Idiopathic sudden sensorineural hearing loss (ISSHL) is common and often results in permanent hearing loss. It therefore has a high impact on the well-being of those affected. Tinnitus (abnormal persistent noises or ringing in the ear) is similarly common and often accompanies the hearing loss. Although the cause of these complaints is not clear, they may be related to a lack of oxygen secondary to a vascular problem not yet identified. Hyperbaric oxygen therapy (HBOT) involves breathing pure oxygen in a specially designed chamber and it is sometimes used as a treatment to increase the supply of oxygen to the ear and brain in an attempt to reduce the severity of hearing loss and tinnitus.
We found some evidence from seven small trials of generally poor quality, that hearing may be improved in people with ISSHL and possibly that tinnitus may also be improved. This may only be true if HBOT is used within two weeks of the onset of problems and there is no evidence that HBOT can help people who have been deaf for some months. Further research is needed.
For people with acute ISSHL, the application of HBOT significantly improved hearing, but the clinical significance remains unclear. We could not assess the effect of HBOT on tinnitus by pooled analysis. In view of the modest number of patients, methodological shortcomings and poor reporting, this result should be interpreted cautiously. An appropriately powered trial is justified to define those patients (if any) who can be expected to derive most benefit from HBOT.
There is no evidence of a beneficial effect of HBOT on chronic ISSHL or tinnitus and we do not recommend the use of HBOT for this purpose.
This is an update of a Cochrane Review first published in The Cochrane Library in Issue 1, 2005 and previously updated in 2007 and 2009.
Idiopathic sudden sensorineural hearing loss (ISSHL) is common and has a significant effect on quality of life. Hyperbaric oxygen therapy (HBOT) may improve oxygen supply to the inner ear and result in an improvement in hearing.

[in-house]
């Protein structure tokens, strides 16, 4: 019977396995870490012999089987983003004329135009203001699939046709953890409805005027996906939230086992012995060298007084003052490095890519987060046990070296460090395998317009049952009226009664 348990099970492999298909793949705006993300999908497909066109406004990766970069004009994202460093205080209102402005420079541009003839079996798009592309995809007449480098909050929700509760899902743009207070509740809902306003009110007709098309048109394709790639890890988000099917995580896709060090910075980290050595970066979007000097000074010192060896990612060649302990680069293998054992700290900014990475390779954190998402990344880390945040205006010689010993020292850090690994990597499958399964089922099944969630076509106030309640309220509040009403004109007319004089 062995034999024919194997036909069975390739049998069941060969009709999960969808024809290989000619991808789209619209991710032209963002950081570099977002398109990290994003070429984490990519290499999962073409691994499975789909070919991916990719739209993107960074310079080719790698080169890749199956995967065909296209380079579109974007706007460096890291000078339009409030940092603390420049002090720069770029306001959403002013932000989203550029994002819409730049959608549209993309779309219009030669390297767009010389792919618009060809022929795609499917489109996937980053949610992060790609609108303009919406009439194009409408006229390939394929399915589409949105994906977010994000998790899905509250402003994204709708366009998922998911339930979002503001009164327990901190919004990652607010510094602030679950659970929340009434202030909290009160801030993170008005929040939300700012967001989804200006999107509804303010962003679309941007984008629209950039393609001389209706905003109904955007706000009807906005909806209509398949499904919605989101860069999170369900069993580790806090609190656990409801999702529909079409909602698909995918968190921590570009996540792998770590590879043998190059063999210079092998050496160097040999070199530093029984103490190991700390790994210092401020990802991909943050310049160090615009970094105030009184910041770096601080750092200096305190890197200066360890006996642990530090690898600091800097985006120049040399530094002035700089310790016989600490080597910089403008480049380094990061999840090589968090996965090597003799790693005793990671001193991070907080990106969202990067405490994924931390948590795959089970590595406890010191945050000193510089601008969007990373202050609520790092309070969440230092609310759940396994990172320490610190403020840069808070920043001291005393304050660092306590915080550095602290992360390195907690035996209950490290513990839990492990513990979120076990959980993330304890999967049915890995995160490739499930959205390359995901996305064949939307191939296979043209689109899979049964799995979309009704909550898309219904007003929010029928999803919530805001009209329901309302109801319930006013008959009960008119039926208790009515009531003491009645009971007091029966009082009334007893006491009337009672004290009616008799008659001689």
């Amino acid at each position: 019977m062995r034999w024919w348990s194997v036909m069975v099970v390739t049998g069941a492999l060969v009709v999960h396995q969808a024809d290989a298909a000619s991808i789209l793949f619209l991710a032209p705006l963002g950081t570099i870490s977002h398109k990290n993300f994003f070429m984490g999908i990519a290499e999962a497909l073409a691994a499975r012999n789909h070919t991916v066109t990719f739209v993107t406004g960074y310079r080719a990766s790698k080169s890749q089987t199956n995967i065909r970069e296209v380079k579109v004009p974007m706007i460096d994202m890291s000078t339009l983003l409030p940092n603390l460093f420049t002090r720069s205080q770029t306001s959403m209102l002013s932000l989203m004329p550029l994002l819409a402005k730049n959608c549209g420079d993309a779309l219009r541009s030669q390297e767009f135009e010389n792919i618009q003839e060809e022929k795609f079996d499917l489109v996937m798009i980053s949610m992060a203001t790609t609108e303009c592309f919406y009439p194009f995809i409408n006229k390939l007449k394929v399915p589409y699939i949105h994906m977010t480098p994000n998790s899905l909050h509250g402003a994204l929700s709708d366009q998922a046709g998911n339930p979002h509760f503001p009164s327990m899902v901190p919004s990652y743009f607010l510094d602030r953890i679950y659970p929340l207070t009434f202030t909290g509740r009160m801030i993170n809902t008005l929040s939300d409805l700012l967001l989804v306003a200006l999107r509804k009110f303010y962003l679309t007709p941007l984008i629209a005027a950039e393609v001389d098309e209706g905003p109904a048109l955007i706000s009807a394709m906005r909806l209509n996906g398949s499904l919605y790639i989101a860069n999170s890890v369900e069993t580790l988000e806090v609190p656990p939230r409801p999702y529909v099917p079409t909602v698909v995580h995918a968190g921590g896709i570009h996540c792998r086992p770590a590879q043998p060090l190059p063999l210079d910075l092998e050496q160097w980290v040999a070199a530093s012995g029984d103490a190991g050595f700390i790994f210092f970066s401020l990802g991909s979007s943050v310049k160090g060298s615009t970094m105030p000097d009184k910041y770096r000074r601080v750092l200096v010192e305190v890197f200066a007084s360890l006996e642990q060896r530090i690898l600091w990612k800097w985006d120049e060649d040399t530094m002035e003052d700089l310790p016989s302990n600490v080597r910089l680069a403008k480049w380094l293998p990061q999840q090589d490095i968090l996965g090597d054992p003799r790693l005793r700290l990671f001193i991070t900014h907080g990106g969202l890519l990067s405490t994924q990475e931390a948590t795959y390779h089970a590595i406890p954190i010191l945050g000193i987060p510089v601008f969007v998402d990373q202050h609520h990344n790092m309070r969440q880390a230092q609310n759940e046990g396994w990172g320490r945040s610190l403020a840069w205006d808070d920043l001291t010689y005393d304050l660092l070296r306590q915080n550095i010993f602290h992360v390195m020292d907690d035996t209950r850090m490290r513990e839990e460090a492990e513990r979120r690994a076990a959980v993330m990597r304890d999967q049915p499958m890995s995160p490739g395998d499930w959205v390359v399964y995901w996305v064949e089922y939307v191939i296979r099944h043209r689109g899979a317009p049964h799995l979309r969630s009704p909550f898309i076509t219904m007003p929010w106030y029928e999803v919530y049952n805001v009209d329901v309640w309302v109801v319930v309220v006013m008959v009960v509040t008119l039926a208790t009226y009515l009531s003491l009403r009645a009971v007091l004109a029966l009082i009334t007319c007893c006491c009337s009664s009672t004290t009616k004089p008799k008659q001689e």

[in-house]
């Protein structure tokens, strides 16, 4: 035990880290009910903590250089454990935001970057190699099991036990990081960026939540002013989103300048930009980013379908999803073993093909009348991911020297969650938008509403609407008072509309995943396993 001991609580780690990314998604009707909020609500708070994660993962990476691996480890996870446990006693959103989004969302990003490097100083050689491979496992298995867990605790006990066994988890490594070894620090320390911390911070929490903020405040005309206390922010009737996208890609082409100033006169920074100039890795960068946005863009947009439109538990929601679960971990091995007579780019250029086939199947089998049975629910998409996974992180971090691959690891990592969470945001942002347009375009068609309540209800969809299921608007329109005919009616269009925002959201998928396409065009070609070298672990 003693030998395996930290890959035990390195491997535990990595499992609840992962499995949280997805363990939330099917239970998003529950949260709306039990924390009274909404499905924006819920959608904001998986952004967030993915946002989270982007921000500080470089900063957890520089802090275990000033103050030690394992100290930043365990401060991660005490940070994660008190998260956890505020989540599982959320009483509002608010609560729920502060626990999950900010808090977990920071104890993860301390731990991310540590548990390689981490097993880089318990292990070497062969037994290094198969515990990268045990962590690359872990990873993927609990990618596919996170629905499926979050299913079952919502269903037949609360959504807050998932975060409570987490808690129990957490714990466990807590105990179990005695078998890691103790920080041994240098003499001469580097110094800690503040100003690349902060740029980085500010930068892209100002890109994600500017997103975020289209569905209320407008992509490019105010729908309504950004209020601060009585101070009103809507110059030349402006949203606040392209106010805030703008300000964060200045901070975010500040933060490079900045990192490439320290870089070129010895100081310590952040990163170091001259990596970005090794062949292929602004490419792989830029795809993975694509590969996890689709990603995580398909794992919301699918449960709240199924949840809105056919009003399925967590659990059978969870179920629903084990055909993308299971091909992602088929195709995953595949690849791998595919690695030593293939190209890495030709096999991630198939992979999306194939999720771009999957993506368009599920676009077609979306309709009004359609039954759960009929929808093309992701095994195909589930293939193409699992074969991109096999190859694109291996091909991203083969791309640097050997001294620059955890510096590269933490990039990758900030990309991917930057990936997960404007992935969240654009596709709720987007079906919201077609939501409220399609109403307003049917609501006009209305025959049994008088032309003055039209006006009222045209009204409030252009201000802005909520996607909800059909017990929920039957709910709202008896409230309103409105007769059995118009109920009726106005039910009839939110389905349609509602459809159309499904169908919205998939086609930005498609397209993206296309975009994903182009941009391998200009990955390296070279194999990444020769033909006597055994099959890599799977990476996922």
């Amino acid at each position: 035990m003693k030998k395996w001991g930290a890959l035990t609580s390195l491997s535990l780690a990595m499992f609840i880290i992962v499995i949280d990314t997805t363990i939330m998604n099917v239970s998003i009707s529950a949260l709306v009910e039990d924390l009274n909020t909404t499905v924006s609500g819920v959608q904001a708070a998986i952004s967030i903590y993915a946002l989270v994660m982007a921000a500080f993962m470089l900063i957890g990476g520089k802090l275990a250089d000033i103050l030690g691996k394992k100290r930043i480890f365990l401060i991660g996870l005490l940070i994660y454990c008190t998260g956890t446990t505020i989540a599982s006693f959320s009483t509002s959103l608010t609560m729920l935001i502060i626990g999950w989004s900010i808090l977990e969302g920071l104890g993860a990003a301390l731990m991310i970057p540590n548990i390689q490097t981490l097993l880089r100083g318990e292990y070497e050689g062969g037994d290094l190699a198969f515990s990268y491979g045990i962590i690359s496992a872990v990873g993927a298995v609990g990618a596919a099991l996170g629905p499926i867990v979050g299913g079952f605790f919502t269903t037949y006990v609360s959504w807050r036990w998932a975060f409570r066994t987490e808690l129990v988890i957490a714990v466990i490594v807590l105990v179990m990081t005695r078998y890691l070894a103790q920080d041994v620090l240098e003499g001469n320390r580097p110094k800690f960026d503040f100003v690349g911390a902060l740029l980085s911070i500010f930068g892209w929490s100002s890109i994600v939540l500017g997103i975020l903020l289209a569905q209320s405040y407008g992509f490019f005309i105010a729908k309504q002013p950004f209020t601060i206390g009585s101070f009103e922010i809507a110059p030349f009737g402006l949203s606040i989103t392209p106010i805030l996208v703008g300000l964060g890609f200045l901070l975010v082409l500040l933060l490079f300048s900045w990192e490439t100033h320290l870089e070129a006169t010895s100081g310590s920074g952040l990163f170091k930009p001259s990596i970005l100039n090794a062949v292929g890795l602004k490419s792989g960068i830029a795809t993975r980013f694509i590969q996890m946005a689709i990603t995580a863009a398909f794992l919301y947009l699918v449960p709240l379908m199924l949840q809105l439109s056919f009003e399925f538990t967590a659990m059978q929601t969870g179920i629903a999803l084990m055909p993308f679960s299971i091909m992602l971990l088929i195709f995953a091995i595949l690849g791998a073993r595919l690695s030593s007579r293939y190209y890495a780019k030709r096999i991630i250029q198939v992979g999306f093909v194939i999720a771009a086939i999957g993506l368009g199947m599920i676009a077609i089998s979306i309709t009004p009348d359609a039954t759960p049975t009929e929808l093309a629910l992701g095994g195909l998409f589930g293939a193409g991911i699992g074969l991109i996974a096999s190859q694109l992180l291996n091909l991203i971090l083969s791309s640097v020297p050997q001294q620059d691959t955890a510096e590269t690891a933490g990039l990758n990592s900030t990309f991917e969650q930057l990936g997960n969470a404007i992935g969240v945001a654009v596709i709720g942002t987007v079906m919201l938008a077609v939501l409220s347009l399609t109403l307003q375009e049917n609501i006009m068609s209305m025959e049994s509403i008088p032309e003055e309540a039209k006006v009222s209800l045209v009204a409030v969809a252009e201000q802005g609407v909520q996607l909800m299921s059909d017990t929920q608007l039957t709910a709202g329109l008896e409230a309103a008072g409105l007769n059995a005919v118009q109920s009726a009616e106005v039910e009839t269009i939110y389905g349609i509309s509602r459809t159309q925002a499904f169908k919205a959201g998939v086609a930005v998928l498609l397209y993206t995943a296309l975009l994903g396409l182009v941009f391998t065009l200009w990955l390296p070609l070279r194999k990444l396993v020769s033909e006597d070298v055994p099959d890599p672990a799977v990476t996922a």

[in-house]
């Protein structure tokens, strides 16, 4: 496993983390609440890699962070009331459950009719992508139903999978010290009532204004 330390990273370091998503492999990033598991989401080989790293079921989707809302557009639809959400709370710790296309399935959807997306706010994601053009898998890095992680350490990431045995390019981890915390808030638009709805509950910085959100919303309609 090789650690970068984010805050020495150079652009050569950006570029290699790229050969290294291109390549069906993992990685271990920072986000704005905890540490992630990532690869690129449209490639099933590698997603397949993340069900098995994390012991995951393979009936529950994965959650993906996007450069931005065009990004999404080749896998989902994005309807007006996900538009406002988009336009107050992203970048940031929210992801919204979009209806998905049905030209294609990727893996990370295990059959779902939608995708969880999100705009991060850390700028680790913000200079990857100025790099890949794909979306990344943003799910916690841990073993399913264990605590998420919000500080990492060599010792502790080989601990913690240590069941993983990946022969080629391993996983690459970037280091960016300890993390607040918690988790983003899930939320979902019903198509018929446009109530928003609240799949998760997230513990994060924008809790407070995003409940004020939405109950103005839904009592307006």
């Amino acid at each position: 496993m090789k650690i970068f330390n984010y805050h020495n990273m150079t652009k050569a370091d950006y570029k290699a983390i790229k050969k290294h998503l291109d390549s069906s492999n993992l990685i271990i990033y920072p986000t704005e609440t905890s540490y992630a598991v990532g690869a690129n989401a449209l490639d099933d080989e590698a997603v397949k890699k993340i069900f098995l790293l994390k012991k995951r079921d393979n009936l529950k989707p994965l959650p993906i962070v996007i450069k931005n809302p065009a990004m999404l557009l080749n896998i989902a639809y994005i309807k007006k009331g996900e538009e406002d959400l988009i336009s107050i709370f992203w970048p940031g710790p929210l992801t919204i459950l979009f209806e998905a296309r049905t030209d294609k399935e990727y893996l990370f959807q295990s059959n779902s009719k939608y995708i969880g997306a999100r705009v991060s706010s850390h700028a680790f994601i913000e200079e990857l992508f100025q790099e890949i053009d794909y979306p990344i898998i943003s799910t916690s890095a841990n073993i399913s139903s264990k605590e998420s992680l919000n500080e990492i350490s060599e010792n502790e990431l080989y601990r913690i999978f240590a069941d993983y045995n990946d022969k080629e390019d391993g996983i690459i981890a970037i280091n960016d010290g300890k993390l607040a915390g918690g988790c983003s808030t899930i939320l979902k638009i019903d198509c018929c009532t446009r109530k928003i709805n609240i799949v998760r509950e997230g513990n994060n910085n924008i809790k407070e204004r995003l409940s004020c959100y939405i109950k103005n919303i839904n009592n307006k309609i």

To assess the benefits and harms of HBOT for treating ISSHL and/or tinnitus.
We searched the Cochrane Ear, Nose and Throat Disorders Group Trials Register; the Cochrane Central Register of Controlled Trials (CENTRAL); PubMed; EMBASE; Database of Randomised Trials in Hyperbaric Medicine (DORCTHIM); CINAHL; Web of Science; BIOSIS Previews; Cambridge Scientific Abstracts; ICTRP and additional sources for published and unpublished trials. The date of the most recent search was 2 May 2012, following previous searches in 2009, 2007 and 2004.
Randomised studies comparing the effect on ISSHL and tinnitus of HBOT and alternative therapies.
Three authors evaluated the quality of trials using the 'Risk of bias' tool and extracted data from the included trials.
Seven trials contributed to this review (392 participants). The studies were small and of generally poor quality. Pooled data from two trials did not show any significant improvement in the chance of a 50% increase in hearing threshold on pure-tone average with HBOT (risk ratio (RR) with HBOT 1.53, 95% confidence interval (CI) 0.85 to 2.78, P = 0.16), but did show a significantly increased chance of a 25% increase in pure-tone average (RR 1.39, 95% CI 1.05 to 1.84, P = 0.02). There was a 22% greater chance of improvement with HBOT, and the number needed to treat (NNT) to achieve one extra good outcome was 5 (95% CI 3 to 20). There was also an absolute improvement in average pure-tone audiometric threshold following HBOT (mean difference (MD) 15.6 dB greater with HBOT, 95% CI 1.5 to 29.8, P = 0.03). The significance of any improvement in tinnitus could not be assessed.
There were no significant improvements in hearing or tinnitus reported for chronic presentation (six months) of ISSHL and/or tinnitus.